Deer Hunting: Let’s Talk About Shooting Does
The Natural Resources Commission is poised to approve the antlerless deer license quotas at their next meeting on July 11 in Lansing. This year, you will see some significant changes as will be explained below. These changes are detailed in the memo on the DNR’s website, this blog attempts to just hit the highlights.
Michigan manages its deer numbers through the issuance of antlerless licenses and if your area is open to antlerless licenses (purple or green below), the wildlife biologists making these recommendations are confident that by allowing hunters to take X many does, it will have a desired effect on the deer herd (be it increase, decrease, or stabilize the population).
2013 Deer Management Units–SLP Changes
As you can see from the 2013 map of DMU’s above (click to enlarge), there have been some changes particularly in the Southern Lower Peninsula (SLP). Over the last decade, the goal of deer management here was to reduce or stabilize the deer population in this region.
Guess what? It’s working! Now its time to take our foot off the accelerator. By breaking down the multi-county DMU 486 into smaller scale units (see map for new SLP units in the 300 range), the DNR has the ability to direct management efforts towards distinct areas and reduce the public and private land quotas where it makes sense to do so.
Private land hunters will no longer be able to buy DMU 486 doe tags, but will return to having to choose which SLP DMU’s they plan to hunt in accordingly. Typically, these quotas are still generous enough to allow for over the counter purchases rather than requiring an application, but some units may have quotas close to anticipated demand so they could sell out. Public land hunters should still apply to be assured a public land doe tag in the desired DMU.
While a prolonged winter last year may have resulted in some adult deer mortality and low fawn recruitment, there will still be 6 of the 22 DMU’s open to doe harvest to address agricultural damage and forest regeneration issues in the southern U.P.
- 5 units will be closed to public/private land doe harvest: Nissula (DMU 031), Amasa/Michigamme (DMU 036), Drummond Island (DMU 117), Gwinn (DMU 152), and Rock (DMU 252).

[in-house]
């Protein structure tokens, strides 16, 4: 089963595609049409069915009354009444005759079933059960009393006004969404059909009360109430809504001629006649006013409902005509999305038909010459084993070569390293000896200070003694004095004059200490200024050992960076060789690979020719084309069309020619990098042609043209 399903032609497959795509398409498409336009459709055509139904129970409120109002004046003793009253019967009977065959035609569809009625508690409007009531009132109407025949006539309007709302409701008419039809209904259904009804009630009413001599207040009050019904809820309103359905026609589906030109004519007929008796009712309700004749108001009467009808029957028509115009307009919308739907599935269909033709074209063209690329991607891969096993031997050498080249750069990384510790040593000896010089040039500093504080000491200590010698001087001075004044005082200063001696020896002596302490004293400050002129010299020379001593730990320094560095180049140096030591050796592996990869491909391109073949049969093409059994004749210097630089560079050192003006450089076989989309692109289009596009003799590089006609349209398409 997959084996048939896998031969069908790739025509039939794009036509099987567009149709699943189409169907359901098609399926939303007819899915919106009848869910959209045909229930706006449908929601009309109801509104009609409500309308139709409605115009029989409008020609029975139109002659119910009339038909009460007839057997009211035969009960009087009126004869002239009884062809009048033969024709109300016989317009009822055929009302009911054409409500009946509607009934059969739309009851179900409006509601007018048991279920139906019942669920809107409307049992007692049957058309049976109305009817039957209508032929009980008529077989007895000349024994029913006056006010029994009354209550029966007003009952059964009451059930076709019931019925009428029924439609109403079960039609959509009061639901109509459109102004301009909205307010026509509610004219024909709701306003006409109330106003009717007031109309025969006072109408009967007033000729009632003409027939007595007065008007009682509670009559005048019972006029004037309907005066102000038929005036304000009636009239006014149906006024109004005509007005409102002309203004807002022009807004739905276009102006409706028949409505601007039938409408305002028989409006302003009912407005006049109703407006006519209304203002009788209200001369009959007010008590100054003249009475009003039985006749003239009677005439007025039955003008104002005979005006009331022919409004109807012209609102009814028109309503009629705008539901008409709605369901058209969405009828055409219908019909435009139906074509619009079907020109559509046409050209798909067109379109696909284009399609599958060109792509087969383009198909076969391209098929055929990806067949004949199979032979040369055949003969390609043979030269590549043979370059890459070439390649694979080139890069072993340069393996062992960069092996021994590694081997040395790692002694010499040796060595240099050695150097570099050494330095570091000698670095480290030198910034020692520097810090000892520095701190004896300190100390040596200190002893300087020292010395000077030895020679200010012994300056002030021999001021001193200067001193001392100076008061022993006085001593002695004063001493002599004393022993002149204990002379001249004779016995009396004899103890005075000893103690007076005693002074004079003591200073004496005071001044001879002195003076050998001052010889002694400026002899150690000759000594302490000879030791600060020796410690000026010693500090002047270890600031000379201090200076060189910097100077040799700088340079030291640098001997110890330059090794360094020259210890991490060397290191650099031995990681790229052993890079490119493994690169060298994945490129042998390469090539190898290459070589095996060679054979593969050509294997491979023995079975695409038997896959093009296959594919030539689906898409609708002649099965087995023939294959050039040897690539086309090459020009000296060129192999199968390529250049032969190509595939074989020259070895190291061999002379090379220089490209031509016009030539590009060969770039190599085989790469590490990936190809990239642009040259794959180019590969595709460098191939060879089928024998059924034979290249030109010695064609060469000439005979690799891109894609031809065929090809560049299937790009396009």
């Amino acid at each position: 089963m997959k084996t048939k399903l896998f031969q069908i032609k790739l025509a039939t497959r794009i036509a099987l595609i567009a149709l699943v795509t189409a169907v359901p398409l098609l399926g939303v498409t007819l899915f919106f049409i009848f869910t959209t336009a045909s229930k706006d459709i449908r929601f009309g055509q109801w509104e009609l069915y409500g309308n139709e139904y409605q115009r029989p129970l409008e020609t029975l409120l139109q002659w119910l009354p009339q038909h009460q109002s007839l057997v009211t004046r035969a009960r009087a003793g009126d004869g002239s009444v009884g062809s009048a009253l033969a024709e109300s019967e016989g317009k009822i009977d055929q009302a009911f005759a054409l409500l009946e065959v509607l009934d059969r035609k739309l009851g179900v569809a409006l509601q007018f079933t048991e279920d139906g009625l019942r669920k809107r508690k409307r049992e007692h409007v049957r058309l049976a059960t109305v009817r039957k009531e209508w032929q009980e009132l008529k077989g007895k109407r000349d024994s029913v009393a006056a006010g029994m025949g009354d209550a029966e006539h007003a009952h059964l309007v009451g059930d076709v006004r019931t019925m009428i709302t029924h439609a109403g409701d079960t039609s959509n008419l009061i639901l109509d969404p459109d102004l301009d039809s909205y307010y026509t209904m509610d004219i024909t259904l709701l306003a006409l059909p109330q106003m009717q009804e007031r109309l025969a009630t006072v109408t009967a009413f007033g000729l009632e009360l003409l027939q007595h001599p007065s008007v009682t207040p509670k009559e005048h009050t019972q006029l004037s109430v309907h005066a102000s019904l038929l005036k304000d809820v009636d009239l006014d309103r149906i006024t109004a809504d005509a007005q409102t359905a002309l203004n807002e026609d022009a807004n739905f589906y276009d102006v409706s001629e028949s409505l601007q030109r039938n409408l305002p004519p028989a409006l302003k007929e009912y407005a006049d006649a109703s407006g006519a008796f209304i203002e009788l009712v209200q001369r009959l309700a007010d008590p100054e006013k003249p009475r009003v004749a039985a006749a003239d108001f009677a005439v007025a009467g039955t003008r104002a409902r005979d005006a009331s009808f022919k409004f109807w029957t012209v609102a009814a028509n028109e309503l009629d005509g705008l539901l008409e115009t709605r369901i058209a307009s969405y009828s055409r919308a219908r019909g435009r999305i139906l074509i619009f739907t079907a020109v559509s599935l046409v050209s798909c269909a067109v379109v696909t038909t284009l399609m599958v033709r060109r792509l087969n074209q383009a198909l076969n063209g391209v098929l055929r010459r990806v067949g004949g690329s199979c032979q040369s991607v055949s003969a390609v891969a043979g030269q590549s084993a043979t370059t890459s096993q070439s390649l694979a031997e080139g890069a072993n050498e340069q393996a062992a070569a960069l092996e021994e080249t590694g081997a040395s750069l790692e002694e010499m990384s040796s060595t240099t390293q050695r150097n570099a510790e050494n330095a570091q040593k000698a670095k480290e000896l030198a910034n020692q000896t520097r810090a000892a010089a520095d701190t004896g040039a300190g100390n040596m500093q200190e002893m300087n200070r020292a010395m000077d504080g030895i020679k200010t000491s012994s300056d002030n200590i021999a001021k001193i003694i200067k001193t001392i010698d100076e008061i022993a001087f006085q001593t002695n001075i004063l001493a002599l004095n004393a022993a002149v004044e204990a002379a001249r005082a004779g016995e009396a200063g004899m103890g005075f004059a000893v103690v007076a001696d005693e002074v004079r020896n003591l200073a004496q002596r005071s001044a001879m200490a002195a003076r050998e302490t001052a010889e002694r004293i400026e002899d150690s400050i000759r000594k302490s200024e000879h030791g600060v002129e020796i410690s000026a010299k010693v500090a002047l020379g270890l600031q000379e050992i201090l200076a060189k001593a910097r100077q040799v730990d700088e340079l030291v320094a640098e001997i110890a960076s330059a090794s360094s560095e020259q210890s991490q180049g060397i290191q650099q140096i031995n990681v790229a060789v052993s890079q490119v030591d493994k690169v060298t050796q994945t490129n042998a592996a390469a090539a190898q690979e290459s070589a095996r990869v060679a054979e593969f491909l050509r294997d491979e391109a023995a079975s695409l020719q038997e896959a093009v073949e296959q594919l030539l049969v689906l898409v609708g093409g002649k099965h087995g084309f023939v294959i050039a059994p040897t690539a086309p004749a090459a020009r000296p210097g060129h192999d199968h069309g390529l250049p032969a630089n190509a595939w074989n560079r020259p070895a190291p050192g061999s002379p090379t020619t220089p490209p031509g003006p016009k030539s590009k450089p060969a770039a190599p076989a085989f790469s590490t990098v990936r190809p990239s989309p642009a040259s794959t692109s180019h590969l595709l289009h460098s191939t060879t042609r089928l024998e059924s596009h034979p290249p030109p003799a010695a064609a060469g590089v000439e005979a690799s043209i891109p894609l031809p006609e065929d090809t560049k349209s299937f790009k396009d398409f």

- Decreasing public land quota in Menominee County (DMU 055) and Gladstone (DMU 155).
- Decreasing private land quota for Crystal Falls Unit (DMU 022).
- Decreasing total quota for LaBranche Unit (DMU 255)
- Bay de Noc (DMU 121) and Norway (DMU 122) will remain open with the same quotas.
With the recent controversy over the Northwest LP Antler Point Restrictions (APR) decided (in case you missed it, it was approved) and the continued situation with Bovine Tb in Northeast Michigan, eyes turned to the antlerless quotas in this region as well. Fruit farmers fumed over the APR, saying that the possible decreased take and bigger bucks was going to result in more damage to their fruit trees, while livestock producers still don’t think the DNR and hunters are doing “enough” to help Tb. Some hunters hissed that the APRs would increase the possibility of disease or take away opportunities from people who just want the meat for the freezer.
To all of these folks, the DNR said that maintaining or increasing doe harvest will help more than the APR might harm the health of the deer population, agriculture, and hunter opportunity. While MUCC staff had reservations about some of the significant quota increases initially proposed in some DMUs, the President of Michigan Quality Deer Management Association suggested that the antlerless recommendations were appropriate and perhaps even still conservative in some areas.
In the end, the DNR is recommending moderate increases in antlerless quotas throughout the NLP, but particularly in the Northwest where quotas have remained conservative for a number of years. 19 DMU’s will have increases, while 17 will remain the same. New public land antlerless opportunities will be found in the following counties: Antrim (DMU 005), Benzie (010), Charlevoix (015), Emmet (024), Grand Traverse (028), Kalkaska (040), Lake (DMU 043), Leelanau (045), Manistee (DMU 051), and Osceola (067) and Bois Blanc Island (DMU 149). This appropriately balances the opportunity to continue deer hunting and get a chance at a doe while you wait for the bucks to develop.
Won’t Shoot Does?
With all this talk of deer management, the bigger question that I would like to know is why some hunters are still “against” shooting does in this era of modern scientific wildlife management? It is saddening to hear the comments during APR discussions that people will just give up deer hunting if they aren’t allowed to shoot a spike because they “won’t shoot does,” even in areas over their population goals where antlerless tags are abundant.
To those hunters, we hope you won’t give it up—Michigan’s forests and fields hold so many possibilities.
~Amy Trotter, MUCC Resource Policy Manager